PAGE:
On Hiring A Wedding Planner.

Can you handle planning your own wedding? Of course you can. Which is not to say that it will be “easy” – you’ll need excellent time management skills, a Monica-Gellar-level passion for organization, and a notebook. Kyle and I bought a notebook shortly after we got engaged that we deemed “The wedding notebook” where we were only allowed to write “wedding things”. (Five months later we have two pages scribbled with notes like “Flowers?” and “Music….. guitar? Violin. GUITAR.”)

If you have the time, and you’re “into” it – so, you’re not going to roll your eyes every time someone asks you about your ‘color scheme’ – you can plan your own wedding, no matter how busy you are, even if you have a full time job and you travel and you have a life outside of “wedding stuff”.

“But I’m REALLY busy.” I told Kyle, this is back when I was trying to convince him that we “needed” a wedding planner. “Plus we’re getting married in California – and I’m trying to plan everything from Chicago? I don’t really *know* California. I need to find someone who *knows* California. How else am I going to, like, find a florist and a minister and stuff?”

There’s also Google. But. That’s not as fancy as being able to say that you have “a wedding planner”, now is it?

So we justified our decision to do a destination wedding in California because we were going to find someone “locally” to do all of the planning. She will be the J-Lo in that movie “The Wedding Planner”. (Except she won’t sleep with my fiancé. Is that what that movie’s about? I don’t remember, it’s been awhile.) She will take all of my vendor meetings, respond to all of my emails, be in charge of set-up and tear-down of our decorations, and keep me in check the day-of so I’m not late to my own wedding.

OR maybe she won’t do any of that, and she’ll just forward emails to me from the florist that say “See below”. Because, honestly, I think that’s what a wedding planner actually does.

Maybe not ALL wedding planners do this? But that’s what ours did. She was really just one more person that I had to copy on emails. And when I asked her things like, “Do you have any recommendations for this area?” – she would take over a week to respond, and finally come back with some venue that offered “portable toilets”.

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FYI – Weddings Are Expensive.

According to The Knot’s most recent poll – on a list of “The 25 Most Expensive Places To Get Married In The US”, Chicago ranks number three. Number THREE. In the United States. Right under Manhattan, NY and Long Island. According to their research, the average wedding in Chicago costs over $60,000.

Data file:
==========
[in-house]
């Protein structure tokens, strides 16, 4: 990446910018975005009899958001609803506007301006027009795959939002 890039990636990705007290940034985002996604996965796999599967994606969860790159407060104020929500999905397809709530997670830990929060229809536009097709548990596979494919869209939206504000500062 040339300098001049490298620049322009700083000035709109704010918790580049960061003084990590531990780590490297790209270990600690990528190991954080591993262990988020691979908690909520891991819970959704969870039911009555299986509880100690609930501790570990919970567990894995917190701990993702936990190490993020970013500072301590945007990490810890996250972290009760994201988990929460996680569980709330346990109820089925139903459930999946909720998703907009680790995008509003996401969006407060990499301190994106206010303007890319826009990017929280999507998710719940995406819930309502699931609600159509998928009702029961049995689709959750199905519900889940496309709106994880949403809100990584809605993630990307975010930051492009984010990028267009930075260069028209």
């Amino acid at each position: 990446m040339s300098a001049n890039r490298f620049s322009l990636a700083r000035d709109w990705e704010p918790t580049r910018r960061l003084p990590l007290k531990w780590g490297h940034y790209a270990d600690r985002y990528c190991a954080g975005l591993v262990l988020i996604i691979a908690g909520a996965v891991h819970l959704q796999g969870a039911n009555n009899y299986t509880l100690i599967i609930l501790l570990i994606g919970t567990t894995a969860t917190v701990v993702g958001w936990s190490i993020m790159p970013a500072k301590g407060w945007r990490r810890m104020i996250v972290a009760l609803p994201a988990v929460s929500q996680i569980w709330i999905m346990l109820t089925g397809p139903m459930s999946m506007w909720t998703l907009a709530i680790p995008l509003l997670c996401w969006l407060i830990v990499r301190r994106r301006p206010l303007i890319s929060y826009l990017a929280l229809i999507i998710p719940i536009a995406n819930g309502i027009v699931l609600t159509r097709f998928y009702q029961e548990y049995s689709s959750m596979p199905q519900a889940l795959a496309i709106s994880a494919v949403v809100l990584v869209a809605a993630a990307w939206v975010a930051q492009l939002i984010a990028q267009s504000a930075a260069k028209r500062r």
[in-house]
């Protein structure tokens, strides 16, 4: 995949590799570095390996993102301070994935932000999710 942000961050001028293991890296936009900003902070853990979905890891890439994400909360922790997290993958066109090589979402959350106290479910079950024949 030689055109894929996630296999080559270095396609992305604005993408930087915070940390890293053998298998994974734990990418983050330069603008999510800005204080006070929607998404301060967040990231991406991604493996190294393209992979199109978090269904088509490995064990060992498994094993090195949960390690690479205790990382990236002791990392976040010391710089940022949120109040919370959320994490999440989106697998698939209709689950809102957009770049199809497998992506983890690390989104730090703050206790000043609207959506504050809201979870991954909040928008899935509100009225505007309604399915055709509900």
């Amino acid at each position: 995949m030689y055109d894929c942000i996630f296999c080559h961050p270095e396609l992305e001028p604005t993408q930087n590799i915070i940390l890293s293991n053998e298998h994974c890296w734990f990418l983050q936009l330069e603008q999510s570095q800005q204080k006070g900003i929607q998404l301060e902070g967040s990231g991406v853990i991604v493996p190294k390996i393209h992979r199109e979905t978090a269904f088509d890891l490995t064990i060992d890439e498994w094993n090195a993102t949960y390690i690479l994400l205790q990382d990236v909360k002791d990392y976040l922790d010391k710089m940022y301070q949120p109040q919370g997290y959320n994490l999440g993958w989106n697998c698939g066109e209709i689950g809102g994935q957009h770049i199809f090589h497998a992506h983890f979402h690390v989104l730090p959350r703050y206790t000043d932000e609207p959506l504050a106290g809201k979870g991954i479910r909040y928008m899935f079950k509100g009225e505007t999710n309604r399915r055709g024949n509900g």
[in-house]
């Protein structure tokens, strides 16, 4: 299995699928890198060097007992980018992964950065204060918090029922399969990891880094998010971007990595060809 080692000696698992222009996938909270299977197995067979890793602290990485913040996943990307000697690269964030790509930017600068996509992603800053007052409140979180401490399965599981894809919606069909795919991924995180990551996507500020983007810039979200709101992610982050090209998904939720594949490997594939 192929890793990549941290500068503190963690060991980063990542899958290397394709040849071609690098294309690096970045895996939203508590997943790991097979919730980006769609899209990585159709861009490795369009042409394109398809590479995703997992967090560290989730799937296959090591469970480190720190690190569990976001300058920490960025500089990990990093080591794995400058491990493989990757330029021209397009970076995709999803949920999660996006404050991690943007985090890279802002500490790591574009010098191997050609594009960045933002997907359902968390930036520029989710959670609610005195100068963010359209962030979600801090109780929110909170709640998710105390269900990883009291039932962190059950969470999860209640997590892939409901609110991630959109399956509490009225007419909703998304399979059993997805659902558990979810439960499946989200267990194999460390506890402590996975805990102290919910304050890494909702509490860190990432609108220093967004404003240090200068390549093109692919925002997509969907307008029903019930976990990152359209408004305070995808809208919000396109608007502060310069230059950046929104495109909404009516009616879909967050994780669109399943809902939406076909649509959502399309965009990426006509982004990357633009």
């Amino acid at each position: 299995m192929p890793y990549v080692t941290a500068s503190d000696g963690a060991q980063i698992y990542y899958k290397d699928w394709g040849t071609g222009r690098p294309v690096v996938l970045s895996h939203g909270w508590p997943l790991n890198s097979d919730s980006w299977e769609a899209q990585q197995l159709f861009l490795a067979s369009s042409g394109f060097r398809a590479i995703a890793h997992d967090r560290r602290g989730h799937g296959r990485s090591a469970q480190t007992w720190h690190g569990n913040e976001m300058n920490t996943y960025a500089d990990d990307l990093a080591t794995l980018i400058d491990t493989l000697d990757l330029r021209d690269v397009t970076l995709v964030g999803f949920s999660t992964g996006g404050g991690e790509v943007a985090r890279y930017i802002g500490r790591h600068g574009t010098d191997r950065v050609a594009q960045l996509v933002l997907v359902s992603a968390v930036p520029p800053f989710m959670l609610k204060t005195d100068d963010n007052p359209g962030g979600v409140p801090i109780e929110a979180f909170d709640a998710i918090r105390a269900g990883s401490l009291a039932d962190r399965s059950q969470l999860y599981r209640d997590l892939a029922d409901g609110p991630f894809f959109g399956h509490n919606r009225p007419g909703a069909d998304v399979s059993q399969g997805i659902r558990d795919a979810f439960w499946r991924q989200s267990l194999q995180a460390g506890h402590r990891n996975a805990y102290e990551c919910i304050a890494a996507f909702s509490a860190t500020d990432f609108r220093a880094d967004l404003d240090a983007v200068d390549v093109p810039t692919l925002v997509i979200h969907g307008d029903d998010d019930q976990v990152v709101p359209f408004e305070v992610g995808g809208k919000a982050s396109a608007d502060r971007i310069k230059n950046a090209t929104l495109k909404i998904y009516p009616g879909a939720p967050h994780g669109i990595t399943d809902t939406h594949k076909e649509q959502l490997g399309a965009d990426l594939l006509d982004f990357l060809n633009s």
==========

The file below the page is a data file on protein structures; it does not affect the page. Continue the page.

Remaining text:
SIXTY thousand DOLLARS. I’ve never wanted to be one of those party-pooper kind of people who feel the need mention things like reality when planning a wedding – after all, it’s the most important day of your life! You can’t put a price tag on that, now can you?

Apparently you can. And that price tag reads $60,000.

“Maybe we should just get married at city hall.” I said (which is something I never thought I’d say. Getting married at city hall, in my mind, has always been reserved for really, really old people, or those people on 90 Day Fiancé who are trying to get a visa). “I mean, we’ll still be *married*.” I pointed out, as if by paying $60,000 for a big wedding means that you are somehow more “married” than by doing it at city hall. “We just don’t have to do all of the *stuff*.”

“The stuff” is what adds up. “The stuff” includes the flowers, the music, the food, the drinks, the rental fees, the chair covers, the silverware? Did you know that a lot of places will make you pay extra for silverware? It’s not included with the food. So you can spend $12,000 on chicken and steak and expect your guests to eat it County Fair Eating Contest style unless you dish out the extra cash for some utensils. But it’s your wedding day, right? You want it be “nice”.

“We’re not getting married at city hall,” Kyle said.

“Why not? “ I asked. “Carrie Bradshaw did it!”

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Vintage Fashion Debunked.

Is “debunked” the right word? I don’t know. I used to think that I looooved vintage fashion. The idea of a string of pearls sitting around in a jewelry box that’s been passed down since the Titanic? Maybe it belonged to Rose De… Dewitt? Google says “Dewitt-Bukater”, but I’m just going to call her Rose Dawson because we all know she should have scooted over and let Jack climb up on top of that door with her. He didn’t have to freeze to death. It’s not always all about you, Rose, people are dying.

But the pearls. Let’s get back to the pearls. Did she have pearls? Oh, wait – no, she had that gaudy necklace that she chucked it into the ocean at the end of the movie. Way to be a hero, Rose. People have been looking for that.